H3PS Parallel Hybrid Demonstrator Presented at AERO 2022

Drawing a large crowd everyday during show, the H3PS project’s demonstrator airplane located at the front row of A7 hall dedicated to “e-Flight-Expo” was certainly a highlight at AERO 2022. It is jointly developed by Tecnam Aircraft, Rolls-Royce and Rotax’s specialized teams and successfully flew for the first time on 21 December, 2021. The flight was performed by Tecnam’s Chief Experimental Test Pilot Lorenzo De Stefano, with Tecnam, Rolls-Royce and Rotax Teams on the ground. The Permit to Fly was issued by ENAC, the Italian Civil Aviation Authority. 

H3PS stands for “High Power High Scalability Aircraft Hybrid Powertrain”. It is a project funded in 2018 under the European Union Horizon 2020 research and innovation program. With H3PS’ success, Tecnam Aircraft and project partners have validated the aircraft’s scalability potential, lower emissions, state of the art power management technology, building a viable launchpad for future green aircraft models. 

H3PS is converted from Tecnam P2010 single-engine four-seat airplane. The airplane is normally powered by a 180hp Lycoming IO-360 combustion engine, but the H3PS demonstrator is converted to a 104kW Rotax 915iS engine coupled with a 30kW Rolls-Royce electric motor, totaling 134kW (180hp) powertrain in a fully integrated parallel hybrid configuration. As such, H3PS aircraft is first of its kind of parallel hybrid electric airplane.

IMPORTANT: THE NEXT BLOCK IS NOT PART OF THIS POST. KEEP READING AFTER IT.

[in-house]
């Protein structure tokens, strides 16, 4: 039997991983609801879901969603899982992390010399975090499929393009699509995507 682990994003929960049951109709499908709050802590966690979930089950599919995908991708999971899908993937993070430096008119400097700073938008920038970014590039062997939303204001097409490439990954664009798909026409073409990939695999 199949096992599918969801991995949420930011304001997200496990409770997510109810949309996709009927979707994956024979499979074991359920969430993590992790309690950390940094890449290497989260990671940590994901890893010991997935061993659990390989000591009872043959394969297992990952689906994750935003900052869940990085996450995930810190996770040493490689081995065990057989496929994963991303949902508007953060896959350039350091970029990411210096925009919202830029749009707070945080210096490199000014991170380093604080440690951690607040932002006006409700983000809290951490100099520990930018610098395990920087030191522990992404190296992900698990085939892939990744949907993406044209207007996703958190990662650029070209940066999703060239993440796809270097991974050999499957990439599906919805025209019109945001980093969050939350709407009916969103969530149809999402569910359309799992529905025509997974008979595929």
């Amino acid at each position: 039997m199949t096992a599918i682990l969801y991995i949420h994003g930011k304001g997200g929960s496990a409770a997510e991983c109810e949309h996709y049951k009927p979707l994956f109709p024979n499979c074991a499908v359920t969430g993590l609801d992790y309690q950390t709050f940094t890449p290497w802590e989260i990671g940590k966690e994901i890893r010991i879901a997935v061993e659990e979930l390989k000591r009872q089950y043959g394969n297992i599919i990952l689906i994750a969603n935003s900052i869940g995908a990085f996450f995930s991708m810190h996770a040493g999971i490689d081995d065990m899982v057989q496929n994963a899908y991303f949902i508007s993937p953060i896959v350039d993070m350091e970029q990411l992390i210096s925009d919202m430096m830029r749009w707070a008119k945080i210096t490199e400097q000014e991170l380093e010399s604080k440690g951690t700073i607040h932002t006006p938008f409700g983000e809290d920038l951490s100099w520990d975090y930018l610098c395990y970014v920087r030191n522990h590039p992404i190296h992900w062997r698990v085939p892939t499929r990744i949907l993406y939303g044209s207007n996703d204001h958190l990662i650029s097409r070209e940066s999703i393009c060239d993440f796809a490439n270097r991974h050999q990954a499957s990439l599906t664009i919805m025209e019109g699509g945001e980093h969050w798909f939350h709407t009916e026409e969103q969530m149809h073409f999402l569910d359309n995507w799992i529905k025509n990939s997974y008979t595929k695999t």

Not intended for market purposes, the H3PS demonstrator airplane served as a validation tool and launchpad for Tecnam Aircraft and its project partners, who are now focused on expanding their sustainability efforts. As an EU-funded research project, H3PS has limits of duration and budget and is thus more for research and technology demonstration purposes rather than for commercial use. However, as the participating partners of the project mentioned, the technology and experiences obtained from H3PS will be transferred to other application which are intended for commercial use. Tecnam’s P-Volt is such case.

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